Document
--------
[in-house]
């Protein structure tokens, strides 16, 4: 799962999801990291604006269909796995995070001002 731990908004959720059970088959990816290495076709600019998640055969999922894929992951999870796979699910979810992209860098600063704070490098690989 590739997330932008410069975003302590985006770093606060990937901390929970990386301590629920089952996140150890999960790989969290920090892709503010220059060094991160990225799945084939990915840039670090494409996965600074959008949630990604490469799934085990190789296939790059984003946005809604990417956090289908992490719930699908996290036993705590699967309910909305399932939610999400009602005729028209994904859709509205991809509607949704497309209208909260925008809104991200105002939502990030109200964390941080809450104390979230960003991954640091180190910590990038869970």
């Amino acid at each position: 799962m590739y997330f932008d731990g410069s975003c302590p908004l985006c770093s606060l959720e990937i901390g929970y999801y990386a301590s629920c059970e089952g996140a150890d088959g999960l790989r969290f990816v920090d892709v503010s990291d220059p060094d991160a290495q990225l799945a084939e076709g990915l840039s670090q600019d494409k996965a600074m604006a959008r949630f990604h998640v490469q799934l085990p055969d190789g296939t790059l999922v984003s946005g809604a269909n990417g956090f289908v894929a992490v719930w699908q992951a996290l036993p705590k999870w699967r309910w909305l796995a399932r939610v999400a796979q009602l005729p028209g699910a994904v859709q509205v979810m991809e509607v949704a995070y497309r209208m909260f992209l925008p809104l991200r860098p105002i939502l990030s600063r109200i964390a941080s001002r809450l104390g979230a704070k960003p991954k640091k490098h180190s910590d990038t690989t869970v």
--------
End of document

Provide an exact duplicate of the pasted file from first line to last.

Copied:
[in-house]
């Protein structure tokens, strides 16, 4: 799962999801990291604006269909796995995070001002 731990908004959720059970088959990816290495076709600019998640055969999922894929992951999870796979699910979810992209860098600063704070490098690989 590739997330932008410069975003302590985006770093606060990937901390929970990386301590629920089952996140150890999960790989969290920090892709503010220059060094991160990225799945084939990915840039670090494409996965600074959008949630990604490469799934085990190789296939790059984003946005809604990417956090289908992490719930699908996290036993705590699967309910909305399932939610999400009602005729028209994904859709509205991809509607949704497309209208909260925008809104991200105002939502990030109200964390941080809450104390979230960003991954640091180190910590990038869970």
């Amino acid at each position: 799962m590739y997330f932008d731990g410069s975003c302590p908004l985006c770093s606060l959720e990937i901390g929970y999801y990386a301590s629920c059970e089952g996140a150890d088959g999960l790989r969290f990816v920090d892709v503010s990291d220059p060094d991160a290495q990225l799945a084939e076709g990915l840039s670090q600019d494409k996965a600074m604006a959008r949630f990604h998640v490469q799934l085990p055969d190789g296939t790059l999922v984003s946005g809604a269909n990417g956090f289908v894929a992490v719930w699908q992951a996290l036993p705590k999870w699967r309910w909305l796995a399932r939610v999400a796979q009602l005729p028209g699910a994904v859709q509205v979810m991809e509607v949704a995070y497309r209208m909260f992209l925008p809104l991200r860098p105002i939502l990030s600063r109200i964390a941080s001002r809450l104390g979230a704070k960003p991954k640091k490098h180190s910590d990038t690989t869970v």